Gallof: For Islanders, Sticking Around Starting To Look Less Probable
By B.D. Gallof, WFAN.com
NEW YORK (WFAN) — The song goes a little something like this:
“All my bags are packed, I’m ready to go; I’m standing here outside your door; I hate to wake you up to say goodbye”
— John Denver
More than a year ago an Islanders source warned me that the minority percentage of possible suitors outside of New York would rapidly climb. Eventually, that person said, this idea might even become an even bigger possibility.
I was told this right before the referendum attempt by Nassau County Executive Edward Mangano and Islanders owner Charles Wang blew into pieces due to a recession, politics and the county’s severe growth limitations.
So, now that we are at the end of what has been a long season for hapless fans who have watched their hapless team once again come up short of achieving any real goals, it is also time to really look at the team with correct lenses.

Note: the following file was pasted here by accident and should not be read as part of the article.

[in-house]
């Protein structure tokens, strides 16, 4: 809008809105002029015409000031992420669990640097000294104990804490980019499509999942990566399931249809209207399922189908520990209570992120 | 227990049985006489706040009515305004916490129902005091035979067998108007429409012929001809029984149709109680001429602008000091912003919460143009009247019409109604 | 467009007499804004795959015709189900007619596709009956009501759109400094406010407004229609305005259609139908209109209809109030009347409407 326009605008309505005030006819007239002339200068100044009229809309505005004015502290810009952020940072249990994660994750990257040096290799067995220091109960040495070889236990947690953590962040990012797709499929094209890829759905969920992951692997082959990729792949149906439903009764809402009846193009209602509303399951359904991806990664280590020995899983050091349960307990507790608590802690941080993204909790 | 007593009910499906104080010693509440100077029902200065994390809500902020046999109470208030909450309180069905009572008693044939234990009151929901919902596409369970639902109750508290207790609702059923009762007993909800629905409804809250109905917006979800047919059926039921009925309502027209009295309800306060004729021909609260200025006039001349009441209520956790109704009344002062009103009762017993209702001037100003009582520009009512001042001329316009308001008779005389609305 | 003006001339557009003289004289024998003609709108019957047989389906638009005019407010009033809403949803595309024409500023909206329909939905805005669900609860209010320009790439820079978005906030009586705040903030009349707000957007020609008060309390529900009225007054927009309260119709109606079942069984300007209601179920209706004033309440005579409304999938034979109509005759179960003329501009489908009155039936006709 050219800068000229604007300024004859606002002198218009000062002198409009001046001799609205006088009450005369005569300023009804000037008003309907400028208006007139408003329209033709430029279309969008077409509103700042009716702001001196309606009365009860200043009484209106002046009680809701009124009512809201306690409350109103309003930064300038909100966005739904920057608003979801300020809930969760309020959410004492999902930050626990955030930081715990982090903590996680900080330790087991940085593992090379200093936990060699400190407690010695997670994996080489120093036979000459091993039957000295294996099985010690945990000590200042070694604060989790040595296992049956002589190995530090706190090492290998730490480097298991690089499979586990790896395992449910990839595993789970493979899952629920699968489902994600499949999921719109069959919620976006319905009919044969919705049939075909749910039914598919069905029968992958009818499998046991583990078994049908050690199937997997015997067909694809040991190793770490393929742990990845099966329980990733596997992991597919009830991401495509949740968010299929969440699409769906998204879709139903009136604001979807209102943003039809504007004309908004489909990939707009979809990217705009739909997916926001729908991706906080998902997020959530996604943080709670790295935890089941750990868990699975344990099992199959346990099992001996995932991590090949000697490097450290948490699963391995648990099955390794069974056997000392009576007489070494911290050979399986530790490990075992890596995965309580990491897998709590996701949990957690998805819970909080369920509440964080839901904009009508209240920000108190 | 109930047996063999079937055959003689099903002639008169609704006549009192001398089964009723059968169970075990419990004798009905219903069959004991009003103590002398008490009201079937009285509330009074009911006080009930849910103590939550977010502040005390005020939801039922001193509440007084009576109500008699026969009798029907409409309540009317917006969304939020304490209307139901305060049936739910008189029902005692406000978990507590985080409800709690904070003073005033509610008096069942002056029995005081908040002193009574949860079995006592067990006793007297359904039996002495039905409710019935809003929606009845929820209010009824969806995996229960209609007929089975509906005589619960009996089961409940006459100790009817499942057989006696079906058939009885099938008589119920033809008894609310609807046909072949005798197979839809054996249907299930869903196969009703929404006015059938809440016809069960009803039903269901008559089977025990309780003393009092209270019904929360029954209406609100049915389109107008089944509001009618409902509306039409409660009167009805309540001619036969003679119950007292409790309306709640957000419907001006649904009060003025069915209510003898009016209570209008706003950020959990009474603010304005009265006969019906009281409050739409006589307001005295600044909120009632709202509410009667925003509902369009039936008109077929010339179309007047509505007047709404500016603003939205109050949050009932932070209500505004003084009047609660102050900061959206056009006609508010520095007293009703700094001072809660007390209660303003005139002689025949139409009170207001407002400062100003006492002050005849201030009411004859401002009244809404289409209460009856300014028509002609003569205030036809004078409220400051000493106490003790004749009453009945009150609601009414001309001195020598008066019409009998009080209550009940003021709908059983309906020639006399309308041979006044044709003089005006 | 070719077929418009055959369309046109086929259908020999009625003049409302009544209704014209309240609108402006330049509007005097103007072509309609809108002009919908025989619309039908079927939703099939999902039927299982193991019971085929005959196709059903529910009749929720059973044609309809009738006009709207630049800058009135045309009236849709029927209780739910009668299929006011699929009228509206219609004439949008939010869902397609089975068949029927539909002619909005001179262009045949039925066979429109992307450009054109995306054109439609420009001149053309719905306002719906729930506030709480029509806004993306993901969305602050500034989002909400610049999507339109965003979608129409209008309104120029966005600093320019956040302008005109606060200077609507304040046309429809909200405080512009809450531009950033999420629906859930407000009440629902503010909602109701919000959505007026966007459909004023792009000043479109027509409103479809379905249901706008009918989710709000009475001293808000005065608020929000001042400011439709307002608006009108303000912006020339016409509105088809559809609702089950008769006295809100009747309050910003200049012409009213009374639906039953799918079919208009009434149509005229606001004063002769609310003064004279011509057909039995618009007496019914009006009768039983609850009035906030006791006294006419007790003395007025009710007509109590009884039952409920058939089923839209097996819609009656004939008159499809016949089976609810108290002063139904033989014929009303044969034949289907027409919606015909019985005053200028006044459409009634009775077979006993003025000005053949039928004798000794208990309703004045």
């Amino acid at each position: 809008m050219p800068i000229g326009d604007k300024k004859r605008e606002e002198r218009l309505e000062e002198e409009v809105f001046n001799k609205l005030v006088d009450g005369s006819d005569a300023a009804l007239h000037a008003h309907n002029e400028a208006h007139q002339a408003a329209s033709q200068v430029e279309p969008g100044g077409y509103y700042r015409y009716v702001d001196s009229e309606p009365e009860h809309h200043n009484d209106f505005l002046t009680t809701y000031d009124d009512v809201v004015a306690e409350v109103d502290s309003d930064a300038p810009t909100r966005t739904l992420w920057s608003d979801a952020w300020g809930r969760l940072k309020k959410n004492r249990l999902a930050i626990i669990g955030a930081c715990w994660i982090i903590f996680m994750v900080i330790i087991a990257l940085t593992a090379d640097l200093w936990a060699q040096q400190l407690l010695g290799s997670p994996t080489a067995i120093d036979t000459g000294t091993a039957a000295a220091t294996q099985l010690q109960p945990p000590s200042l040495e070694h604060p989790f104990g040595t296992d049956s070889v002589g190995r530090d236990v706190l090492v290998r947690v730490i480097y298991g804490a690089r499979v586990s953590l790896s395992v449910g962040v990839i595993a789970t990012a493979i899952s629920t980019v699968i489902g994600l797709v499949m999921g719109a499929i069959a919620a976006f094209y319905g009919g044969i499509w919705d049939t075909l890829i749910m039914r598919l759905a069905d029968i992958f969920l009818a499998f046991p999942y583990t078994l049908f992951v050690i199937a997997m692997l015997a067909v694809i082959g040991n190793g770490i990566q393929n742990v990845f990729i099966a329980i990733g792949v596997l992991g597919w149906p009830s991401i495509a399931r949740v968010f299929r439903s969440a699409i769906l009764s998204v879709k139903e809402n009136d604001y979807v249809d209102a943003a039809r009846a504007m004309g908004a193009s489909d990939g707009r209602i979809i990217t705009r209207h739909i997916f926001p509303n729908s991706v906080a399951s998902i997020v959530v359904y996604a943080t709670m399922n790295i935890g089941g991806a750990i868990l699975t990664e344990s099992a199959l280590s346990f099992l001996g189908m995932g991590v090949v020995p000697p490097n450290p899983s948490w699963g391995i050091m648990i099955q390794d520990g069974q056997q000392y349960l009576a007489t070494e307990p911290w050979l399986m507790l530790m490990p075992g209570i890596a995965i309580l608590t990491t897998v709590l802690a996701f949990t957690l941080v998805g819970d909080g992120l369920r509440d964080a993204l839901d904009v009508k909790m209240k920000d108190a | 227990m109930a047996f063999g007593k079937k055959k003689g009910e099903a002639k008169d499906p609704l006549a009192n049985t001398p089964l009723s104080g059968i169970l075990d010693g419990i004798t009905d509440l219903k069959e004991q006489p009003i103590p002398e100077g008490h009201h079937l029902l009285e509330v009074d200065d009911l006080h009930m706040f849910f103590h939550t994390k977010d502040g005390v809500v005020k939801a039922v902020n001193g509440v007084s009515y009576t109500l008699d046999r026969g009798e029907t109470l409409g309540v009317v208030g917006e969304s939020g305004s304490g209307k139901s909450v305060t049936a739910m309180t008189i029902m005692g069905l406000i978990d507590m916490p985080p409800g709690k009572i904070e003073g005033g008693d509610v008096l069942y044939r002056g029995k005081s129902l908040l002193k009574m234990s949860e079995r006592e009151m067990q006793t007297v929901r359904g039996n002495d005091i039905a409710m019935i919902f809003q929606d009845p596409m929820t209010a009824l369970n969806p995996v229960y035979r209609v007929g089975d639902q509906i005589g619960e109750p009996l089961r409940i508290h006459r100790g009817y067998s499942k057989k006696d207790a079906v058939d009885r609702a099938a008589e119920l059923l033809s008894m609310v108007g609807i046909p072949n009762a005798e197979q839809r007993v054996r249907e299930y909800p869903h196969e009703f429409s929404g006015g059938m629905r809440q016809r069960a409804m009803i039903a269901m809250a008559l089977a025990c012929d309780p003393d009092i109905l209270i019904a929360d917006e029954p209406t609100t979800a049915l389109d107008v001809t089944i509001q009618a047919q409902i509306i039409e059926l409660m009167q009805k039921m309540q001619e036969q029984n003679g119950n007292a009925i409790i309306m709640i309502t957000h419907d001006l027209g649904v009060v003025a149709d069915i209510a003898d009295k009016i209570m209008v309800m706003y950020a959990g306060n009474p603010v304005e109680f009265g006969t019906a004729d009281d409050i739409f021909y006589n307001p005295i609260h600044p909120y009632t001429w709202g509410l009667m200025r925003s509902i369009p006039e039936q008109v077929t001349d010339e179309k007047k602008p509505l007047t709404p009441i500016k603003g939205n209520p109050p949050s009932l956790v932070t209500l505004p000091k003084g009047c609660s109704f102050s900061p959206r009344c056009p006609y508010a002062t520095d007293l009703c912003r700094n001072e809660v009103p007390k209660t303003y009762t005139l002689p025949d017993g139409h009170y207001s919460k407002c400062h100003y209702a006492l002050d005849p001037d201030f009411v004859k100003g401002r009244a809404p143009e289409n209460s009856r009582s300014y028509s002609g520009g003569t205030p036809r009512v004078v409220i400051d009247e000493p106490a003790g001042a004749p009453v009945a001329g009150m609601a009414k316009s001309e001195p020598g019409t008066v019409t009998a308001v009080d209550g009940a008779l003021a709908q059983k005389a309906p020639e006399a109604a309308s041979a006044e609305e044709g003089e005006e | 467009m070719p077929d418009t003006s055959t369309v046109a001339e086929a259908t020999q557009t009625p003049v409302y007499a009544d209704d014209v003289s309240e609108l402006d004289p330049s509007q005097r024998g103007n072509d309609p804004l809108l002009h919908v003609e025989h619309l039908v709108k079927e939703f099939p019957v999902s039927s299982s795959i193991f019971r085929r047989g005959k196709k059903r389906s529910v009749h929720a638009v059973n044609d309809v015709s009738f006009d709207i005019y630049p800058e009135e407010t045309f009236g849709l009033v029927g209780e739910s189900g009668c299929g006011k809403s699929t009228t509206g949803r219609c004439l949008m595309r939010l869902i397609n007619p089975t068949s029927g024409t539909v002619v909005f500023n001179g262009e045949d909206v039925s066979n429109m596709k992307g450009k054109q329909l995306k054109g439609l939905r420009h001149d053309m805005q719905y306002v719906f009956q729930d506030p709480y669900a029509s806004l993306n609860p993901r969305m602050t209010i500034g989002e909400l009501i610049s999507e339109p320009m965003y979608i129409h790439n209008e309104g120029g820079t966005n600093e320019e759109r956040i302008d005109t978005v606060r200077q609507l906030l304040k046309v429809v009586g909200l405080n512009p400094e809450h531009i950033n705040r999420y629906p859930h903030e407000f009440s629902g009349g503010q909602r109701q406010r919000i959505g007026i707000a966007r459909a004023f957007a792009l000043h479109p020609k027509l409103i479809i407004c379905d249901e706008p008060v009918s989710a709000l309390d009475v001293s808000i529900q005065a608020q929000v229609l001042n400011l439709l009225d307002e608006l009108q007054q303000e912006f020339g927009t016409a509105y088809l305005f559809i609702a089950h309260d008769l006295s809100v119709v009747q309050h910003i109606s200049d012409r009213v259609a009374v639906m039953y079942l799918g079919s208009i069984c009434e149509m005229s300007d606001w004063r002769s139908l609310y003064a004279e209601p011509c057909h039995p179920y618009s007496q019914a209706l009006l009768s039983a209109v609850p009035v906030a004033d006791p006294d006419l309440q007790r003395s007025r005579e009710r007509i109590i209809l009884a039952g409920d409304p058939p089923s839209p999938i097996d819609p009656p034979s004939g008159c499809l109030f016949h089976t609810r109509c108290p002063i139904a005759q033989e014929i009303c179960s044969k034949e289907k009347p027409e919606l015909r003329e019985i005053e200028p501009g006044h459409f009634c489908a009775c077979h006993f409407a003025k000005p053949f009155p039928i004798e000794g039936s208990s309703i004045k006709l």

The Islanders may very well be packing their suitcases in a few years.
Now, if you sat down Wang, or the NHL Board of Governors, or former Lighthouse Project loyalists, they would tell you what has been clear for a while — that they have no clue where the Islanders will be beyond the end of the Nassau Coliseum lease in 2015. This very real fear is also starting to trickle down to the team’s staff.
That said, you can bet that once the lease ends, it will be the very last time they step foot inside Nassau Coliseum, if not the entire county.
The fact is the Islanders’ situation has reached crisis stage, and all the signals from Wang indicate even worse. He has been silent since Aug. 1 and before then when the Lighthouse Project went dark. He has had General Manager Garth Snow install a budget and tie up what was in previous summers an open wallet to pursue free agents.
But the unfortunate truth is, the Islanders are poised to function at the salary cap floor and tie in key pieces to a rebuild beyond 2014-15.
Thick public relations and fan cheerleading simply will not stick anymore.